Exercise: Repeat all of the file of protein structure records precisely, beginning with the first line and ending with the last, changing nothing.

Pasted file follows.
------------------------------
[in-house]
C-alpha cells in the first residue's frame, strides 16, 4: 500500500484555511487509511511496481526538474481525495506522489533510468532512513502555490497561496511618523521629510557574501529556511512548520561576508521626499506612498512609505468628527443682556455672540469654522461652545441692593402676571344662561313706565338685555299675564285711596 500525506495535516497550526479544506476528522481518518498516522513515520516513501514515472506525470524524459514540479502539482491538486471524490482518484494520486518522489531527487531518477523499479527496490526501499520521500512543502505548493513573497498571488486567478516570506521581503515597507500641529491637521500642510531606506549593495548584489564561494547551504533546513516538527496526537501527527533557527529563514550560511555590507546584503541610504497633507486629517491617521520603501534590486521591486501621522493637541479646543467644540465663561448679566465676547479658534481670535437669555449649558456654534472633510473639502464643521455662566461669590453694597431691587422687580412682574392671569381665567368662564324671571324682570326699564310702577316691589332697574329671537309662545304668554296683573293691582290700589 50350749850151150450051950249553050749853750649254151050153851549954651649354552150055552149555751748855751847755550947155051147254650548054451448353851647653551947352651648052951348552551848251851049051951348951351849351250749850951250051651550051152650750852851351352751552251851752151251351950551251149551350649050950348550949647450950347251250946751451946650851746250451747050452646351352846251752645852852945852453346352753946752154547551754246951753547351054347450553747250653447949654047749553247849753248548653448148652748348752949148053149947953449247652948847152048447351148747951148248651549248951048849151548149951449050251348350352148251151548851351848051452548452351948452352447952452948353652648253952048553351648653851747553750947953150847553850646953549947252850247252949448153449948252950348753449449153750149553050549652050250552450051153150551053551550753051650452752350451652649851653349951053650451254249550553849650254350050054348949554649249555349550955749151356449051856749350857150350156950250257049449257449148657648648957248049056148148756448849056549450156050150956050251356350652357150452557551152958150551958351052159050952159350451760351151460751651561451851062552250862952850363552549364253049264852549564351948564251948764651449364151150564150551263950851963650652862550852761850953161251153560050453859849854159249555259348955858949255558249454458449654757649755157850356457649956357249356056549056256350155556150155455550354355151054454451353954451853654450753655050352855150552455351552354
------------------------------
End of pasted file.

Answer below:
[in-house]
C-alpha cells in the first residue's frame, strides 16, 4: 500500500484555511487509511511496481526538474481525495506522489533510468532512513502555490497561496511618523521629510557574501529556511512548520561576508521626499506612498512609505468628527443682556455672540469654522461652545441692593402676571344662561313706565338685555299675564285711596 500525506495535516497550526479544506476528522481518518498516522513515520516513501514515472506525470524524459514540479502539482491538486471524490482518484494520486518522489531527487531518477523499479527496490526501499520521500512543502505548493513573497498571488486567478516570506521581503515597507500641529491637521500642510531606506549593495548584489564561494547551504533546513516538527496526537501527527533557527529563514550560511555590507546584503541610504497633507486629517491617521520603501534590486521591486501621522493637541479646543467644540465663561448679566465676547479658534481670535437669555449649558456654534472633510473639502464643521455662566461669590453694597431691587422687580412682574392671569381665567368662564324671571324682570326699564310702577316691589332697574329671537309662545304668554296683573293691582290700589 50350749850151150450051950249553050749853750649254151050153851549954651649354552150055552149555751748855751847755550947155051147254650548054451448353851647653551947352651648052951348552551848251851049051951348951351849351250749850951250051651550051152650750852851351352751552251851752151251351950551251149551350649050950348550949647450950347251250946751451946650851746250451747050452646351352846251752645852852945852453346352753946752154547551754246951753547351054347450553747250653447949654047749553247849753248548653448148652748348752949148053149947953449247652948847152048447351148747951148248651549248951048849151548149951449050251348350352148251151548851351848051452548452351948452352447952452948353652648253952048553351648653851747553750947953150847553850646953549947252850247252949448153449948252950348753449449153750149553050549652050250552450051153150551053551550753051650452752350451652649851653349951053650451254249550553849650254350050054348949554649249555349550955749151356449051856749350857150350156950250257049449257449148657648648957248049056148148756448849056549450156050150956050251356350652357150452557551152958150551958351052159050952159350451760351151460751651561451851062552250862952850363552549364253049264852549564351948564251948764651449364151150564150551263950851963650652862550852761850953161251153560050453859849854159249555259348955858949255558249454458449654757649755157850356457649956357249356056549056256350155556150155455550354355151054454451353954451853654450753655050352855150552455351552354